Boeing taking on SpaceX and Amazon with own satellite Internet network
Boeing has received approval from the US Federal Communications Commission (FCC) to launch a satellite broadband constellation that will beam Internet to homes, businesses, and governments across the world.
The company is poised to compete with SpaceX’s Starlink, Amazon’s Project Kuiper, and OneWeb’s satellite Internet networks.
Starlink already has more than 1,700 satellites in orbit, OneWeb has launched more than 350, and Project Kuiper is yet to launch any satellites.
Boeing has not yet revealed planned launch dates for its satellites nor any details around possible performance capabilities.
The company plans to have 132 satellites operating at a low-earth orbit altitude of about 1,055km.
The increased distance will result in worse latency than Starlink’s satellites, which operate at about 550kmm above the Earth’s surface and currently have an average ping of about 46ms.
Another batch of 15 non-geostationary Boeing satellites will operate between 27,360km and 44,260km and will likely not be intended for low-latency applications.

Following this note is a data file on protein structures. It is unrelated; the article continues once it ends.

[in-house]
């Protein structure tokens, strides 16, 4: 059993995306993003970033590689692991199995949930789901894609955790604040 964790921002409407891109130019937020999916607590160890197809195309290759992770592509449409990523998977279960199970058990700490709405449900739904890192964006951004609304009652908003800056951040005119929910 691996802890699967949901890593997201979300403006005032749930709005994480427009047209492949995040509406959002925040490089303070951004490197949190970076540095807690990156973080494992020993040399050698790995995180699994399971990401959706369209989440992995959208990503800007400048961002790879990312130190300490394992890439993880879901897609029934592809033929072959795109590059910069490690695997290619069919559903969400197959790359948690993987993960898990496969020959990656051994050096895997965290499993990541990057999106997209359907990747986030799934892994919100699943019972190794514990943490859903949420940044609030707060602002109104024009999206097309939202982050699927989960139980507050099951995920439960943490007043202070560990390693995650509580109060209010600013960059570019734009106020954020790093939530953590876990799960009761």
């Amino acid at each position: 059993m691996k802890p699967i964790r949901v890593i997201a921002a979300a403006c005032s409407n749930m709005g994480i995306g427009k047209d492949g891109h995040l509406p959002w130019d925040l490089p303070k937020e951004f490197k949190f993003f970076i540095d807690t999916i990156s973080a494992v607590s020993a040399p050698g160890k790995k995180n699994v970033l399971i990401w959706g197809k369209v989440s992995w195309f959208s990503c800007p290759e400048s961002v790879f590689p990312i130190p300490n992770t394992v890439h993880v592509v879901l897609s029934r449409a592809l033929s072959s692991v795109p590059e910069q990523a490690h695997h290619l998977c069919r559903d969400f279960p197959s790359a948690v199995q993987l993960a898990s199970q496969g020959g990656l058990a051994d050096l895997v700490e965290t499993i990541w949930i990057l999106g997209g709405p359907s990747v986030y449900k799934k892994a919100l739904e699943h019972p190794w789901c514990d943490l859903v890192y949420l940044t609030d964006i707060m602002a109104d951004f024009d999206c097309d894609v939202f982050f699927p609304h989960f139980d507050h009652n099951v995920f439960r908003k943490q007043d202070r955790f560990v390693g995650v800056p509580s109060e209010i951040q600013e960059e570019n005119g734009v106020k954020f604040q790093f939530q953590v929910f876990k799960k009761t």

The satellites will be able to communicate with each other and to the ground, but the FCC has rejected Boeing’s use of specific frequencies for satellite-to-satellite chatter.
SpaceX previously called on the FCC to limit or dismiss Boeing’s plans over potential “harmful interference” with its Starlink constellation.
Starlink is currently beaming Internet connectivity to more than 100,000 beta users in various countries, including the US, Canada, Australia, New Zealand, France, and Germany.
The company has also opened up pre-orders globally, with the service expected to go live on different dates based on your location.
In South Africa, those who pre-ordered before 26 October 2021 can expect the service to be available sometime in 2022, while new pre-orders are now only expected to be fulfilled in 2023.
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